Oregon's New Birth Control Policy Isn't Perfect

Women in both California and Oregon can now buy hormonal birth control at the pharmacy without a doctor's prescription, which is a pretty big deal for women's health. Many women's health advocates point out that men have had over-the-counter access to birth control for years (they can simply purchase condoms) when women have not had the same privilege to contraceptives they themselves can control. Although California's law has no age restrictions for who can get birth control, Oregon's over-the-counter birth control legislation has one big problem: Pharmacists can only provide birth control without a prescription to women over 18 years old, according to USA Today.

This is a huge problem for a few reasons. First, teens are one of the populations with the most barriers standing between them and contraception access; second, teens are often the least fit to deal with unplanned pregnancies; and, third, teens have the most to gain from free, uninhibited access to birth control. A study published last year in the New England Journal of Medicine found that providing teens free education about and access to contraception reduced teen abortion rates by up to 78 percent, according to Salon. This was because, during the study, researchers removed common barriers standing between teens and access to contraception, which might include hostility from parents, lack of transportation to and from a doctor's office for a prescription, lack of funds and time, or a general social climate that firmly condemns teen sexual activity. Furthermore, the American College of Obstetricians and Gynecologists has endorsed over-the-counter access to birth control since 2012.

Oregon's new law would require pharmacists to undergo a bit more training than California's law, and women who want to receive birth control will still have to undergo a short health screening and questionnaire that screens for things like blood clot risk, current pregnancy, and other risk factors that might prevent women from taking hormonal birth control, according to USA Today.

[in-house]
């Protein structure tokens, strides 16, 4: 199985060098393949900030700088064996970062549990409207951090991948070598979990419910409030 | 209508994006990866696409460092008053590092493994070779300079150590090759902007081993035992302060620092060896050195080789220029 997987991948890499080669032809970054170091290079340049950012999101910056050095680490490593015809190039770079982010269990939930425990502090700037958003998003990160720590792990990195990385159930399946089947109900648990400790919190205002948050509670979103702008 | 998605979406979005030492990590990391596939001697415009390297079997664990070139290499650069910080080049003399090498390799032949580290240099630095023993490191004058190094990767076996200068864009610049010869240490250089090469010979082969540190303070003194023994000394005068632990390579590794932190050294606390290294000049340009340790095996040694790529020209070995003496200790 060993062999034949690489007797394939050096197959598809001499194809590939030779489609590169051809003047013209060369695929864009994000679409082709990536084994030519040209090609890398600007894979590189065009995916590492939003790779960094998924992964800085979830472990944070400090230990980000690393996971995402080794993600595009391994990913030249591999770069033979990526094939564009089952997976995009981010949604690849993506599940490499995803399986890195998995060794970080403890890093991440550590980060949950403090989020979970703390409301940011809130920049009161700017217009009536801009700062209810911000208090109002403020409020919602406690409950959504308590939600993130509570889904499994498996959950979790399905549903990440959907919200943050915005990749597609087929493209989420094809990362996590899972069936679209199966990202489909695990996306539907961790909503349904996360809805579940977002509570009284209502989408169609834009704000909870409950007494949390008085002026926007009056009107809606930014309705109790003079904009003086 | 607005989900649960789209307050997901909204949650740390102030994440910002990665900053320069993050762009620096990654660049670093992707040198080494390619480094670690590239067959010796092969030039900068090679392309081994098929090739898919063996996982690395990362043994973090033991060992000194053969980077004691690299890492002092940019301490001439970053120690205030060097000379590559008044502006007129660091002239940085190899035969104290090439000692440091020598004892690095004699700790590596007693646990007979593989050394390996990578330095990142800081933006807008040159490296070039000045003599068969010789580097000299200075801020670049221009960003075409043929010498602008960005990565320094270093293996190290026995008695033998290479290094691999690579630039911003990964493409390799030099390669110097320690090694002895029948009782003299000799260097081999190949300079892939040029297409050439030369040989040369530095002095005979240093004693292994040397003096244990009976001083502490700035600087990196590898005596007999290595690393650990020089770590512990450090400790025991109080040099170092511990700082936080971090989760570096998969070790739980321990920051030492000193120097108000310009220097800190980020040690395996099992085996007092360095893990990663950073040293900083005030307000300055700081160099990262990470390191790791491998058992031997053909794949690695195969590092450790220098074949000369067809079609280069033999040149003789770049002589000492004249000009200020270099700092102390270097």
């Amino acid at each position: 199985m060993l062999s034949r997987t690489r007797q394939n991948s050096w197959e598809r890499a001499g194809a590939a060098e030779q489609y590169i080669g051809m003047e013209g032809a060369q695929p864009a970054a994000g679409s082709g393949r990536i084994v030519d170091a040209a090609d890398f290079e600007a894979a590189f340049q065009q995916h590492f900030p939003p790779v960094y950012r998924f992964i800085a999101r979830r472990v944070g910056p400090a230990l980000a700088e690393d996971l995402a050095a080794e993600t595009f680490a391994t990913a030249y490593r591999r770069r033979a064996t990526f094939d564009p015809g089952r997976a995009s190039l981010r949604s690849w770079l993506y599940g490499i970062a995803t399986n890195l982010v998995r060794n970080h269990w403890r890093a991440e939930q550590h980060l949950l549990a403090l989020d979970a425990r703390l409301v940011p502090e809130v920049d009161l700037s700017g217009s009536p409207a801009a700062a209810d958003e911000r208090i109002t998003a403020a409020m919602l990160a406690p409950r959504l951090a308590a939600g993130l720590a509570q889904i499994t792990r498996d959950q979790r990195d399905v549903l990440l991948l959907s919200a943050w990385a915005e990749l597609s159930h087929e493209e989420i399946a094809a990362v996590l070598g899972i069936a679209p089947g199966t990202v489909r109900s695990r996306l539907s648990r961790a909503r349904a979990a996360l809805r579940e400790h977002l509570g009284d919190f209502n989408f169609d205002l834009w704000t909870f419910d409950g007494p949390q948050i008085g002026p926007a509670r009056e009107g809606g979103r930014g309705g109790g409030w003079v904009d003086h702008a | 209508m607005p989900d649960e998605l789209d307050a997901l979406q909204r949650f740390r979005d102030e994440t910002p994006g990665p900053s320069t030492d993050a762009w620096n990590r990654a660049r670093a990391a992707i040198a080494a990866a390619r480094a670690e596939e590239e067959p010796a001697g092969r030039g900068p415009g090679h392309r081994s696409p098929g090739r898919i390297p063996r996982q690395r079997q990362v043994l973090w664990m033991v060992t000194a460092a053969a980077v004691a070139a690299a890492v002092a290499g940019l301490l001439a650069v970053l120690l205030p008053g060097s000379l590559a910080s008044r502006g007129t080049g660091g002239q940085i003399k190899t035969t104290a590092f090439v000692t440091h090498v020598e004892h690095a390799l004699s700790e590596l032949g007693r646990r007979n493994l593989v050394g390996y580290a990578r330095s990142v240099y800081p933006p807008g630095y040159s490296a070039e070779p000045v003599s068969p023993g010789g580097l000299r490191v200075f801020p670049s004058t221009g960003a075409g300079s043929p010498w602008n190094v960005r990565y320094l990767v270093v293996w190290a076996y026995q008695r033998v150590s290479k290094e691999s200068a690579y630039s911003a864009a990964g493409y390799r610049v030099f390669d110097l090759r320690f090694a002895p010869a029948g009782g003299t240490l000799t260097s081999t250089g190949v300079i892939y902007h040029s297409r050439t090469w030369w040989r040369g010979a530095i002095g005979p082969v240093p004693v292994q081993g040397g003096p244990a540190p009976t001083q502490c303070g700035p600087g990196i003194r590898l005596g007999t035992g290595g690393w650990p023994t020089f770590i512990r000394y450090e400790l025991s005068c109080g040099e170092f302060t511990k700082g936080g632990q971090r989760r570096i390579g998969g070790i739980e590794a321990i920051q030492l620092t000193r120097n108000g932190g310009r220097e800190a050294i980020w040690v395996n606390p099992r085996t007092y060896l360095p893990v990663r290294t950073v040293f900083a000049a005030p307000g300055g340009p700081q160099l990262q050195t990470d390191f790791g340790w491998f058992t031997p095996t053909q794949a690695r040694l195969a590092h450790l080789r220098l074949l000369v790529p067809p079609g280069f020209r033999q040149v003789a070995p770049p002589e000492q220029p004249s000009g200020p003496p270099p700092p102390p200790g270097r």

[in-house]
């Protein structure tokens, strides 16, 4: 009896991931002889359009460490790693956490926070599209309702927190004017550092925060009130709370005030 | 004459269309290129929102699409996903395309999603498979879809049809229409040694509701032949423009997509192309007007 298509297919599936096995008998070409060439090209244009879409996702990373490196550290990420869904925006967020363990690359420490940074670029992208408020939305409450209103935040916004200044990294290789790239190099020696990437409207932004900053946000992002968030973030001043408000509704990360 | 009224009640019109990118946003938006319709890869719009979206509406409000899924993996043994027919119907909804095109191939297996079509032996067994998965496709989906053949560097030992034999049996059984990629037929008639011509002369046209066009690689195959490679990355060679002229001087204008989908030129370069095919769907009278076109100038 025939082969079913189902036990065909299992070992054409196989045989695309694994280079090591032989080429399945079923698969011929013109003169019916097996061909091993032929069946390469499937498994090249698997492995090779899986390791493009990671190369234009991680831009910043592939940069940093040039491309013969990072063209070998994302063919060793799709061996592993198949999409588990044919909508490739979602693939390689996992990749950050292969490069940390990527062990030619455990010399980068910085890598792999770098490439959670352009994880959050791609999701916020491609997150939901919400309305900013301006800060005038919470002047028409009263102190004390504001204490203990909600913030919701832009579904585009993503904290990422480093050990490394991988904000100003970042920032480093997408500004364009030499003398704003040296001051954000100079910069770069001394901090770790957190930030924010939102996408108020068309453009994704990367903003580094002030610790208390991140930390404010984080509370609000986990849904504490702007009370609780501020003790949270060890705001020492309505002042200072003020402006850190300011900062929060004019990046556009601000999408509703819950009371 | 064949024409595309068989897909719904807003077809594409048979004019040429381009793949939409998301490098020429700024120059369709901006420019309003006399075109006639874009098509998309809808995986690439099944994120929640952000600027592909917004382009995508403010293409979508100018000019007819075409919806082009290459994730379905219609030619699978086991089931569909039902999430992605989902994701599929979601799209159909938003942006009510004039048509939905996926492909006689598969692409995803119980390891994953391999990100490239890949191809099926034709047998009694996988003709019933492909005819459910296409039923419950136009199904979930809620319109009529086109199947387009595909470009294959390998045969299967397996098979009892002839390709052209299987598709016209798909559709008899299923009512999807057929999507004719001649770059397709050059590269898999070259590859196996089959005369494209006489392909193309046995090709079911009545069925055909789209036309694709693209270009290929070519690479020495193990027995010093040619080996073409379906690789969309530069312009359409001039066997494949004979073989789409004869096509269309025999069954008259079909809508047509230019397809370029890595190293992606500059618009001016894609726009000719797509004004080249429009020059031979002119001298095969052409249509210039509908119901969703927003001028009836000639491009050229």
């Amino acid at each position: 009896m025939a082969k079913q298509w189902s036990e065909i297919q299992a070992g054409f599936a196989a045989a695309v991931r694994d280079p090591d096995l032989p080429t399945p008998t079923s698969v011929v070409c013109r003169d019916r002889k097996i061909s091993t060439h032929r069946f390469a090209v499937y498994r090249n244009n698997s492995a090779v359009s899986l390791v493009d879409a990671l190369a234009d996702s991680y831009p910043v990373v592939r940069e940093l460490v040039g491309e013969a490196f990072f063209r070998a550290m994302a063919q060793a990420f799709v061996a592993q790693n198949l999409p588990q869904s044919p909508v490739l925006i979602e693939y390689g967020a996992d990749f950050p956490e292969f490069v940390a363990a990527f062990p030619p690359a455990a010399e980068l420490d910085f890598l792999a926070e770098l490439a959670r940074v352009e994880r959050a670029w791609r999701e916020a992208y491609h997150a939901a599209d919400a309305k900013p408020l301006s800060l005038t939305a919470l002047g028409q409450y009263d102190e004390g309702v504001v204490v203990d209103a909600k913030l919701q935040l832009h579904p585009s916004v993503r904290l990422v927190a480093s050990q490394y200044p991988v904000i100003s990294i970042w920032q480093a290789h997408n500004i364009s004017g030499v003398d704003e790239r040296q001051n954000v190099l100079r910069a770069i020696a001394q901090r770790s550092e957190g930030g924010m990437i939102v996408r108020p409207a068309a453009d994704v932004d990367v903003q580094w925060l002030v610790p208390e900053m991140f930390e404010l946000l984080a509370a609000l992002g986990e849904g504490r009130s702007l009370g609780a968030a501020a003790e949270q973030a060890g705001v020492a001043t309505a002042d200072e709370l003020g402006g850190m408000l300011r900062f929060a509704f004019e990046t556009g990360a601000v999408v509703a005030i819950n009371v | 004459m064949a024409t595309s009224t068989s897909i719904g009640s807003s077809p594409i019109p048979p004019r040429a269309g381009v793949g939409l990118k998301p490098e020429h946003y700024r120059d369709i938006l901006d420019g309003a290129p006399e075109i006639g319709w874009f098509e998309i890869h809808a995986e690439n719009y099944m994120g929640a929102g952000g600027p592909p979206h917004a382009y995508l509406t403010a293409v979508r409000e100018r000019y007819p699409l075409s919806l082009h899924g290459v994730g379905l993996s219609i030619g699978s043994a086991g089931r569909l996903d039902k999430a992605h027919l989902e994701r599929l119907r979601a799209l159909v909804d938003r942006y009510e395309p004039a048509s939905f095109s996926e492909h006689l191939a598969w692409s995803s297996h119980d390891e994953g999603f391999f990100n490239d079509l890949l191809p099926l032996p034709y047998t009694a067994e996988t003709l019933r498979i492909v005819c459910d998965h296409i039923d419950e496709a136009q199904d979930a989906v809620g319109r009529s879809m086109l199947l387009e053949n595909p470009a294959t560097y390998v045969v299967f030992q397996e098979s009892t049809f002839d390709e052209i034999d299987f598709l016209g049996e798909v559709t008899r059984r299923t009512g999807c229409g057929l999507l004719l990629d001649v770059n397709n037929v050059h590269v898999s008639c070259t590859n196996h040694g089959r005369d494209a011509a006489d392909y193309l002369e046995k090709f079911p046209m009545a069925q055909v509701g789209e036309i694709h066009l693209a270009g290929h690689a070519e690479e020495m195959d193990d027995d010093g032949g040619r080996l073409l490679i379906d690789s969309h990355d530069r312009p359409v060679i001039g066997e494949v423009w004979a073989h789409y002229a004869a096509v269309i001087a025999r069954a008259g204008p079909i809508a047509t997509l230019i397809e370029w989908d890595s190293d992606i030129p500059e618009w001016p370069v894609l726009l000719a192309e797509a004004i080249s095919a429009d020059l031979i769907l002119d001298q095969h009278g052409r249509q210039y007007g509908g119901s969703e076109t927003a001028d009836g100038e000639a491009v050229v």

Women under 18 will be required to show proof of prior birth control prescriptions from a physician in order to get birth control under the new law, which won't remove many of the barriers faced by sexually active teens today. Only teens with driver's licenses or parents who take them to a doctor to get a prescription will have access to the new law's benefits, which still leaves teens with unapproving parents, no transportation, or limited funds out of the picture.

The problem is that we're not really talking about sexually active 14-year-olds. The Guttmacher Institute found that very few 14-year-olds are sexually active. Rather, it's teens from 16 to 19 that face higher rates of teen pregnancy. Though 18- to 19-year-olds have the highest rates of teen pregnancies — at 89 percent — the rate of pregnancy in 15- to 17-year-olds was second highest at 30 pregnancies per 100 teens in 2010, according to the Guttmacher Institute. The study also found that drops in teen pregnancy rates in the last 10 years are mostly due to teens' more effective use of contraceptives.

Maybe a second piece of Oregon legislation that just passed the 90-member Legislature in a nearly unanimous vote will at least help teens who can or have obtained a birth control prescription at some point. The second bill would allow women to obtain a yearlong supply of birth control rather than refilling it every 30 or 90 days, according to the Los Angeles Times. The current way the bill is written, though, seems to require women to have a current prescription before they can obtain a yearlong supply, which wouldn't help some teens at all. To actually help all at-risk populations, Oregon should expand the legislation to include teens. But the law still makes it one of the most progressive states in terms of awesome women's health legislation.